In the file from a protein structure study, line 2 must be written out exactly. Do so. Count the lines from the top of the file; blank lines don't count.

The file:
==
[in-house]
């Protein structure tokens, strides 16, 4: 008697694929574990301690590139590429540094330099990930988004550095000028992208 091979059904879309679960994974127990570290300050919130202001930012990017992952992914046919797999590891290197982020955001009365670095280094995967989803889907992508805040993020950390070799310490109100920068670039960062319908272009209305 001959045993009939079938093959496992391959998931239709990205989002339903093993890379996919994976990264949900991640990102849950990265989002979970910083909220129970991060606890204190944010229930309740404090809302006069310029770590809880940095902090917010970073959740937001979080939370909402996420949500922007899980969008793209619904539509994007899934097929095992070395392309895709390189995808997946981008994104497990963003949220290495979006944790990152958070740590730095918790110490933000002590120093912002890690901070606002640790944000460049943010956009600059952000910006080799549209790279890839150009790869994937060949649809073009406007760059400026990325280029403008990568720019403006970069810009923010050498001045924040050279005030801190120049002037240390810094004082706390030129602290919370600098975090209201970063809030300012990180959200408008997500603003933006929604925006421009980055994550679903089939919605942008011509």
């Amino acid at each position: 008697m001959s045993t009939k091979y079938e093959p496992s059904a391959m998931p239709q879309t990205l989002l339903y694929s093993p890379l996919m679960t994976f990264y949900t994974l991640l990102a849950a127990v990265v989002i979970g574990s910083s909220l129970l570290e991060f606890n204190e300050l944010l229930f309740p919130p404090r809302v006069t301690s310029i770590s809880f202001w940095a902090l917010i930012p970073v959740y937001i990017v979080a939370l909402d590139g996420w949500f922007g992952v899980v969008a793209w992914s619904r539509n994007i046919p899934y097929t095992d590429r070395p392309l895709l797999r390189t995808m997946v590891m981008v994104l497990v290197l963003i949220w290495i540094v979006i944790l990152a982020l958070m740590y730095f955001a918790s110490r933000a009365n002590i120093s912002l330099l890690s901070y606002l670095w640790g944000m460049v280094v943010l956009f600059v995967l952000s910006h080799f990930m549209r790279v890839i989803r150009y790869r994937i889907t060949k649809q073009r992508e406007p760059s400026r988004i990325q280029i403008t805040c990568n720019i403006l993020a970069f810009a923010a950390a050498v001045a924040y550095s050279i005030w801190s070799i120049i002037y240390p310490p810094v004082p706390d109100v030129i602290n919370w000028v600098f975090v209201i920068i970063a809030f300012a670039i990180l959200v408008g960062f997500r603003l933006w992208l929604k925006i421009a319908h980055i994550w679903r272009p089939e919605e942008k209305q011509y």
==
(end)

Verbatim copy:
């Protein structure tokens, strides 16, 4: 008697694929574990301690590139590429540094330099990930988004550095000028992208 091979059904879309679960994974127990570290300050919130202001930012990017992952992914046919797999590891290197982020955001009365670095280094995967989803889907992508805040993020950390070799310490109100920068670039960062319908272009209305 001959045993009939079938093959496992391959998931239709990205989002339903093993890379996919994976990264949900991640990102849950990265989002979970910083909220129970991060606890204190944010229930309740404090809302006069310029770590809880940095902090917010970073959740937001979080939370909402996420949500922007899980969008793209619904539509994007899934097929095992070395392309895709390189995808997946981008994104497990963003949220290495979006944790990152958070740590730095918790110490933000002590120093912002890690901070606002640790944000460049943010956009600059952000910006080799549209790279890839150009790869994937060949649809073009406007760059400026990325280029403008990568720019403006970069810009923010050498001045924040050279005030801190120049002037240390810094004082706390030129602290919370600098975090209201970063809030300012990180959200408008997500603003933006929604925006421009980055994550679903089939919605942008011509």